This is a moment when I fancy a bit of diversion. Last night when I looked at myself in the mirror in candle light, I thought: “Wow I haven’t changed a jot!”… which is vanity par excellence… tinged with delusion… and dicey eyesight. Such are the silly thoughts that wander through the human mind, when it happily veers away from the unthinkable — the war, its horror and the danger it presents to our world in its entirety… and let’s face it… the unthinkable is here, right now.
I just watched the astonishing Caroline Myss in her blog talking about The Age of the Unthinkable, and by the time I had finished, I felt just a bit naughty, but thankfully not too bad. Even though I have prayed and organised and even contributed to vigils, I have been trying to go elsewhere; let’s face it, we all need a few moments of cheerful distraction. Then I listened to the clear and persuasive voice of Myss, and she pulled me up, as only she can do.
Caroline Myss talks in an intimate, persuasive, slow voice as though she is standing beside you, and it is very compelling. Towards the end of her talk she explains stuff about the Divine, and light and love. Most incredibly she does it in both a poetic and prosaic way, simultaneously, which is astonishing in itself.
In her video blog she views the war and how there is “an ‘allness’ in all this” and she will throw a phrase in, and then expand on it with simplicity and elegance, as she goes on about “the grace of endurance” “the collective heart” that beats together, adding “…we need this part of our collective heart to survive together.”
She closes her blog by encouraging all of us “to pray for the people in Ukraine and Russia… we are all in this together.” She is constantly reminding us of things we think we know. She reminds us of the importance of us all… individually… and she reminds us that the Russian leader is himself a single person… and then she reminds us about her next class. But whatever she says, she has prompted us to take on board that we need to be good, and go on being good, and I love her for saying this.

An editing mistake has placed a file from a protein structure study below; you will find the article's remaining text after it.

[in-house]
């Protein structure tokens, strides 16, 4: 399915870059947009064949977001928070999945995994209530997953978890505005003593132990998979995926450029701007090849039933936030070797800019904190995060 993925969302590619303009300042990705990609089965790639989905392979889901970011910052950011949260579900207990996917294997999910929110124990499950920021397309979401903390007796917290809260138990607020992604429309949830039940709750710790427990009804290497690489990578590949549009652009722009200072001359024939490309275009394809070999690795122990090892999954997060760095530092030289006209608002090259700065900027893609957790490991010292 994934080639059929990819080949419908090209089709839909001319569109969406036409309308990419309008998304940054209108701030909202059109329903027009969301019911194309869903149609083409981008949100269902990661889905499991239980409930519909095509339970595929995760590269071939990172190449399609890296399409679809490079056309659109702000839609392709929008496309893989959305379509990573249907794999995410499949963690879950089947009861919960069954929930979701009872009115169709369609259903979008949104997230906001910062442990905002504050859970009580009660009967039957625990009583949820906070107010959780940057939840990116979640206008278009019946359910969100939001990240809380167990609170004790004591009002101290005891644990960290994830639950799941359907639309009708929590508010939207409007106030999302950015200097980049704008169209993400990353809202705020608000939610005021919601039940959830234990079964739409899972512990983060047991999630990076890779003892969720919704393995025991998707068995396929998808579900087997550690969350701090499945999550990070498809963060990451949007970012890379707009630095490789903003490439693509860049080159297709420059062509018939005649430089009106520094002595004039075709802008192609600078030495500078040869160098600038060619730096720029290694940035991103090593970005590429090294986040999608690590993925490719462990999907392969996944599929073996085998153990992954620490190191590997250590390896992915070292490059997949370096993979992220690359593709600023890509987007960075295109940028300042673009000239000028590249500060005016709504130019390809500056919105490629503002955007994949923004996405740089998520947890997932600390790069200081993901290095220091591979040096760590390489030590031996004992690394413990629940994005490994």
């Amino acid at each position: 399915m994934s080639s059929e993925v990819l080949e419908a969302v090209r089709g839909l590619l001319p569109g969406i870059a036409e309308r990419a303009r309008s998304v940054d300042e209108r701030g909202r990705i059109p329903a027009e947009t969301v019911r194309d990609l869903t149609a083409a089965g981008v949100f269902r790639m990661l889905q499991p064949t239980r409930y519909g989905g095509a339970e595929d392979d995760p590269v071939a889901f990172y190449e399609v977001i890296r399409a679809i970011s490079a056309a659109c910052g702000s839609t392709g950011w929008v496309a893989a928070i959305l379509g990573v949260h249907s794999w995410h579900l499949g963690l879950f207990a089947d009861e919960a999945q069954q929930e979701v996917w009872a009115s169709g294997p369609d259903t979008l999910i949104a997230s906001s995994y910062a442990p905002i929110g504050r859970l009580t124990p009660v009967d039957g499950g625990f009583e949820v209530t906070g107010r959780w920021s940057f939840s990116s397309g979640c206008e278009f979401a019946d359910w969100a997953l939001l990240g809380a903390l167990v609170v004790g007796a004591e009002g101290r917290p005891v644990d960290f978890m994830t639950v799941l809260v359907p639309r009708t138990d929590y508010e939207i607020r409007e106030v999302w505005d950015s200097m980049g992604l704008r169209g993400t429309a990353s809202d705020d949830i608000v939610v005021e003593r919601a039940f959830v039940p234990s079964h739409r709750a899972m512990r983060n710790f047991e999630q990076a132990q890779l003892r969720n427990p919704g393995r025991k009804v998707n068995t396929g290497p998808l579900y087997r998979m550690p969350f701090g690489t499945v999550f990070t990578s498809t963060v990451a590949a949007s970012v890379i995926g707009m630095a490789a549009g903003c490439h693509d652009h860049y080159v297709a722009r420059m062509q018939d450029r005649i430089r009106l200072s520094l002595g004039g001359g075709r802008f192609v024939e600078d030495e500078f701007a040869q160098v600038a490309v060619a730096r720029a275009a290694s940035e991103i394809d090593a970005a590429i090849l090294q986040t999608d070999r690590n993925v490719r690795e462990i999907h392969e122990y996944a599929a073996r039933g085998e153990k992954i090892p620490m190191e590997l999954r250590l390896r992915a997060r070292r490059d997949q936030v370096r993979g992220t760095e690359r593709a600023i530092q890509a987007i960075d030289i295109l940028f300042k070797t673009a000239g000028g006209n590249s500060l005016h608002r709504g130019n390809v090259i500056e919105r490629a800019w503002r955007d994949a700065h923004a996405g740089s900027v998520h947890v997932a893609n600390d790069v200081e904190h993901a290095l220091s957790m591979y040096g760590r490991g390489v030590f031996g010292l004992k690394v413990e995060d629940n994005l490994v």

Last night I attended a powerful vigil addressing the conflict in Ukraine. It took place in Hove Methodist Church, and a great many people attended. People now need to gather to resonate with the sorrow that this war is inflicting… We all feel the pain in so many ways. I read a couple of prayers, but the prayer I had intended to read seemed too strong for that gentle company. Here it is.
A Call for Peace Sometimes a prayer is a poem; sometimes a poem is a prayer
We need compassion And we need peace To kindle kindness
In the glare of war The heat is cruel Fire and brimstone rip and burn Backwards and forwards we go Goose steps, trench warfare Arguments, supporters, twisting history Fine fortunes, fine killing machines Delivering death to the door
On the street The talk is of tanks advancing The sacrifice of self-destruction Taking innocence with him A weeping cry of love Lost in the stuttering racket Of smoke and sorrow
Because of all this For century after century We map-out our demands We want peace Sanctuary Forgiveness Closure of conflict
Let the tanks rust away Make war a friendly ball game Let flowers grow on death’s pathways We want peace
From our hearts We ask for glory Glorious transformation So that the warmongers relent The peacemakers are blessed The casualties are healed And we have calm
And in our souls We open up to hope The warmth and light of goodwill Perfect peace Now… and for all time Amen